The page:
That was just one example. I have spent the better part of parenthood feeling like "the odd mom out." I had plenty of excuses for why this was – "We just don't know many people here, we're not "from" here, my best friends don't live near us and they're really more my people" – when in reality I was socially awkward and afraid of trying to make new friends.

I complained constantly about not having "people" locally. I envied my friends from away who managed to find their "people" in spite of also being new in town. I accepted the fact that I just wasn't going to have new friends.

Okay, now we can fast forward back to today. Remember that flood of text messages and voicemails I referenced? Some of them were from my friends. New friends that I've made in the past year. And not only that – I knew moms at school! Moms to say hello to, and chat with at drop off and pickup. It was amazing.

I came home and realized, "Ohmygosh all of a sudden I have people here! Yessssss!" And then I wondered, "when did that happen?" I realized it happened at pickup from preschool. And when I discovered that another mom from preschool had a little in A's music class. New neighbors moved in who have become wonderful friends. Through ballet and music and t-ball and soccer we suddenly know people. There are birthday parties and play dates and coffee and "mom's nights out" and new friends – for the kids and for me. (Except the coffee and mom's nights out. Those are just for me.)

Kindergarten Lesson for the Mama #2: You Are Finding Your "People."

So as I sit here, sipping my celebratory glass of wine and reflecting on the day, I am feeling unbelievably grateful. And almost excited for what else this kindergarten adventure might have in store – for T and for his mama.

Don’t Open Pandora’s Box…And Other Dont’s

As previously discussed, this week T begins kindergarten. I am preparing for the worst while hoping for the best. And I am learning A LOT about what not to do with our last days together. For example…

DO NOT open the hope chest that contains mementos of everything from your own high school graduation to your child's preschool graduation. I don't care what you are looking for. If it is really that important, ask your husband for help.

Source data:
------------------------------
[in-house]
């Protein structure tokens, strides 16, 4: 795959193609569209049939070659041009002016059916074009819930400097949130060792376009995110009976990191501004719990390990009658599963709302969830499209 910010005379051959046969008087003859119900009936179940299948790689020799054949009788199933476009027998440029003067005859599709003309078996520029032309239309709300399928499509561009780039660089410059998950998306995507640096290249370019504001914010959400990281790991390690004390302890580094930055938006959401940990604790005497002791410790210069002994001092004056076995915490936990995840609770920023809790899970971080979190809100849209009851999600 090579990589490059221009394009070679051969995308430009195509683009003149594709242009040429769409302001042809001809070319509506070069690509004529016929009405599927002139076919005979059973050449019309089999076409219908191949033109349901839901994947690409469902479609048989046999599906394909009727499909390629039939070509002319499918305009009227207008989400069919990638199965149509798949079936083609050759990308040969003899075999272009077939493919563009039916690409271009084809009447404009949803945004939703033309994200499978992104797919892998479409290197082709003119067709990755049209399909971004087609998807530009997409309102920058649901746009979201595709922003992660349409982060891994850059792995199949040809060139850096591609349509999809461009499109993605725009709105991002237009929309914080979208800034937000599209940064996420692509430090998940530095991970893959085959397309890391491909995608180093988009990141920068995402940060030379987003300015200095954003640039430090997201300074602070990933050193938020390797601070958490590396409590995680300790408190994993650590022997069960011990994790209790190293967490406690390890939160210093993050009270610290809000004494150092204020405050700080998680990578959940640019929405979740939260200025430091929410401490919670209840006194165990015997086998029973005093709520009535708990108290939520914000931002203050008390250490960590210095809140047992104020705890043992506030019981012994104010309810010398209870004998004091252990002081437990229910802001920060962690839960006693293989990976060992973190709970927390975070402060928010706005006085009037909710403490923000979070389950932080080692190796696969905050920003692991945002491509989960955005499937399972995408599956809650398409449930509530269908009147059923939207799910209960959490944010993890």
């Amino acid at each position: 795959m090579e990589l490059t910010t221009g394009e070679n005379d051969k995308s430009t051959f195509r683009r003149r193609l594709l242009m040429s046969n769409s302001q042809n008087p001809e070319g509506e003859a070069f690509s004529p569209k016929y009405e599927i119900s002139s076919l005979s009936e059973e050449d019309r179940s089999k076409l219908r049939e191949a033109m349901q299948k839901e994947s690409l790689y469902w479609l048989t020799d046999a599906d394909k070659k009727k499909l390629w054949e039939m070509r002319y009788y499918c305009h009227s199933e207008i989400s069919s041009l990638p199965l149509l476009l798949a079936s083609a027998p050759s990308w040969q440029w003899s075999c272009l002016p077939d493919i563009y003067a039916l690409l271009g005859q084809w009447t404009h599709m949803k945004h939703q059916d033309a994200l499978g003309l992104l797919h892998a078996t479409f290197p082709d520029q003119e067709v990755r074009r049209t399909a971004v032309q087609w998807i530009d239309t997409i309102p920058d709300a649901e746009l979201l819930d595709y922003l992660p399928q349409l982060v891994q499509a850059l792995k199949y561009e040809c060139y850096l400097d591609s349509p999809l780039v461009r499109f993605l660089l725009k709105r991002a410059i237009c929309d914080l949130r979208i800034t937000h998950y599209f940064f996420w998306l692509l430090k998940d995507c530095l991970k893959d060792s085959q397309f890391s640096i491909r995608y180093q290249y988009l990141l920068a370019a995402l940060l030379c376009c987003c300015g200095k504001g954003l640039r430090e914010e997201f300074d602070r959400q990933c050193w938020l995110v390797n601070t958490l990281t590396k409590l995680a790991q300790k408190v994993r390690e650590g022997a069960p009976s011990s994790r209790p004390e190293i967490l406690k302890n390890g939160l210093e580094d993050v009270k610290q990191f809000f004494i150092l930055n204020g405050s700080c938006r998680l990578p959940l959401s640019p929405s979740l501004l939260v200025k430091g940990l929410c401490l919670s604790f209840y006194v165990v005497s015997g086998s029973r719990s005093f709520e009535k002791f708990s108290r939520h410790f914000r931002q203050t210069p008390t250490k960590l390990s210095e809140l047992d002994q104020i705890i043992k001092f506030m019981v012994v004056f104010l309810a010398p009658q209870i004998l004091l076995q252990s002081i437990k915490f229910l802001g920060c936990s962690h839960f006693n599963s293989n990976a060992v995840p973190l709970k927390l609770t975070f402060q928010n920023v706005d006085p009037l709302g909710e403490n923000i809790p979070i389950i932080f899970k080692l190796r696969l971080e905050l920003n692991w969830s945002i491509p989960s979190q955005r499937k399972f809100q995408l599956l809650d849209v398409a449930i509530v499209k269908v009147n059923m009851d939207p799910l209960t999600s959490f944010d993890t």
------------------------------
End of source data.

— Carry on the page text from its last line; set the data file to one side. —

If you open aforementioned hope chest – which from this day forward will be known as Pandora's box in our house – DO NOT take out the baby books, old photos and Christmas cards. Or go through them with your children, marveling over how little they once were and how big they now are. (Note to self: fill in more information in A's baby book before a. you forget anything else or b. she notices that she is CLEARLY the second child.)

DO NOT take you children to Target on a last minute errand at 6 pm. (This is pretty much a good rule any day of the week.) Because they will behave poorly, but when they beg you for toys you won't even put up a fight because the trainwreck that is the voice in your head will say "it's your last time before kindergarten. It is the end of an ERA." And then you will spend 5x as much as usual due to your fragile emotional state.

DO NOT let them dictate their own bedtimes or have "sleepovers" in each other's rooms. It's not June. We don't have time to get "back on track." School starts in TWO DAYS and my kid is going to be an exhausted mess.

Finally, DO NOT drink more than one glass of wine on any given night. Otherwise, you may end up creepily staring at your sleeping almost kindergartener humming "You Are My Sunshine" while your mind plays a memory montage of your last 5+ years together. (As a side note, I think saving all those extra glasses of wine for the post-first day celebration is totally okay. Cheers!)

The Reasons I’m Not Writing

Because work feels crazy. Because I have carpal tunnel in both wrists. Because there is always someone who is hungry, or thirsty, or wanting something from me. Because would rather watch TV. Because I do not have make time. Because I am not ready to say what comes next, but I know I am running out of time.

My kid is going to kindergarten. He is ready. I am not ready. 

Since the day T was born, I have been counting down in my head the days until he begins kindergarten. It feels, by far, like the biggest and scariest milestone out there – I knew it even then. While it is a beginning of many things, it feels like an end. And I am not ready.

I am not ready for school bus rides and field trips where strangers take T and show him parts of the world that we haven't gotten to yet. 

I am not ready for hurt feelings and mean kids and T being left out on the playground. 

I am not ready for homework instead of playing outside after school.

I am not ready to abide by school vacations as the only weeks of the year when we are supposed to travel.

I am not ready to concede the fact that this part – the part where we are unequivocally in charge, and the world is largely what we have built it to be for T – is over.

Most of all, I am not ready to walk him to school, to wave goodbye and see my little boy disappear inside what seems like an awfully big school. And to realize that with each passing day, he will seem a little bigger and the school will seem a little smaller. Because he will be, and it will be.

And that is the way it is supposed to go. 

He is ready. I am not ready. 

 

For Boston